WEATHERSFIELD TWP., Ohio (WKBN) – After the initial explosion failed, the demolition of the smokestacks in Trumbull County turned into an all-day event.
The smokestack at the former Ohio Edison electric generation plant on Belmont Avenue in Weathersfield Township was demolished Friday.
Controlled explosives were used to bring it down.
It was originally supposed to be demolished at 9 a.m. Friday morning, but when the explosives went off, the smokestack didn’t fall.
Crews said they would wait an hour to see if it would fall on its own. According to a fire official, it was leaning 17 degrees at the time.
Just before 11:30, they started drilling holes in the base of the smokestack to put more explosives in.
Then, the demolition was pushed further back to 3 p.m. until finally, the explosives were reloaded, and the smokestacks were brought down after 4:30 p.m.
It was a landmark in the town. The plant stood for over 110 years, and many people waited around all day to see it brought down.
“They say, what, 4:30 they’re supposed to do it? It was between eight and nine, and it’s three. Now it’s 4:30. We’re going to be here until midnight,” said Shawn Squires, a neighbor of the tower, during the wait.
Built in 1980, the smokestack became a landmark for the community.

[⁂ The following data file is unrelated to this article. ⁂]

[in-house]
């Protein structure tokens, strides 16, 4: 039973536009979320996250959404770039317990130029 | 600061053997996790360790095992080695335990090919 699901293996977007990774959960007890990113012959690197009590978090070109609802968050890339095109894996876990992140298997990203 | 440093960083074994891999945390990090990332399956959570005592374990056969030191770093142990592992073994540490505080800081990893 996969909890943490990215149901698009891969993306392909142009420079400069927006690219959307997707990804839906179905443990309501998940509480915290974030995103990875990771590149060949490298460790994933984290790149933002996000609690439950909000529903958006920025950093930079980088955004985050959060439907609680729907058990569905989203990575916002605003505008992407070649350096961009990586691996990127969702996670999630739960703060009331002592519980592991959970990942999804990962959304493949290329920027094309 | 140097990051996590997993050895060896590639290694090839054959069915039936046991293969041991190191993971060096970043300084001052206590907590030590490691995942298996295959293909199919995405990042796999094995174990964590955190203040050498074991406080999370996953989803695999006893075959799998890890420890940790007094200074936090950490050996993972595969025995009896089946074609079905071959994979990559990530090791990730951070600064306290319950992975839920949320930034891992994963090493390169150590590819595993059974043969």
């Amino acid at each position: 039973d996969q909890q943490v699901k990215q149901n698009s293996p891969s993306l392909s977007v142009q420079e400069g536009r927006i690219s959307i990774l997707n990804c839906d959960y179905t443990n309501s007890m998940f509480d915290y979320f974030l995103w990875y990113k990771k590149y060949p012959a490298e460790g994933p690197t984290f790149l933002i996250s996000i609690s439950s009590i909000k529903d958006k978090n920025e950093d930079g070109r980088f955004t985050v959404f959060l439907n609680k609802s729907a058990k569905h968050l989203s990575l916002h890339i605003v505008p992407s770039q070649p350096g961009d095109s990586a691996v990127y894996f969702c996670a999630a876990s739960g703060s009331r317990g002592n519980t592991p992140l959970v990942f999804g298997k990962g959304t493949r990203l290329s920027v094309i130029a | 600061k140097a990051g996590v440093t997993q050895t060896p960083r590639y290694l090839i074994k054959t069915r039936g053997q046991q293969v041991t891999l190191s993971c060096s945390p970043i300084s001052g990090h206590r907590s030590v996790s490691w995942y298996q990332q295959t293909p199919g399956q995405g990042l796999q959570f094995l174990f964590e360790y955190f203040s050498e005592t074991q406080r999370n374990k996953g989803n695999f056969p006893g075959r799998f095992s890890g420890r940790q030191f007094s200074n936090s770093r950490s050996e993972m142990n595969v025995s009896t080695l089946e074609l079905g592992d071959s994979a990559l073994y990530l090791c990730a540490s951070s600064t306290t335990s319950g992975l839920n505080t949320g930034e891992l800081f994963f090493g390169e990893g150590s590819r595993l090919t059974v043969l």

During the seven plus hour wait, people shared their memories of the tower.
“I’m used to hearing all the, you know, when they would let the steam off and make a loud noise. It used to scare me,” said another neighbor, Mary McClimans.
The 400-foot tall stack even had an elevator to the top, giving workers at the plant quite a view of the area.
Spectators had mixed views on the demolition, some good, some bad, but the smokestack will be remembered forever.
“Oh, it puts a little tear in your eye, but it’s one of them things. It’s progress. You know, you have to… It is better to tear it down than leave it standing and let it rot away, and that’s what it’s been doing about the last 10 years,” said former Ohio Edison employee, Rich Rook.
Rook says the stack had an elevator that would carry workers nearly all the way to the top. They would use a series of ladders to climb the rest of the way.
The two flumes at the top are the actual vents for the stack, he said, and the gasses would pass through long pipes to get out of the flumes. From the very top, workers could see Mosquito Reservoir to the north and downtown Youngstown to the southeast.
At one time, there were 120 workers, Rook said, but near the end when it was sold, there were 35.
First energy turned it over to Duquesne Light in 1998, and there have been four or five different owners since then.
“The older people for generations…they’ve seen it for years,” said Ralph Dunco Jr. of Weathersfield. “Got many home, like it’s a historical site in our eyes.”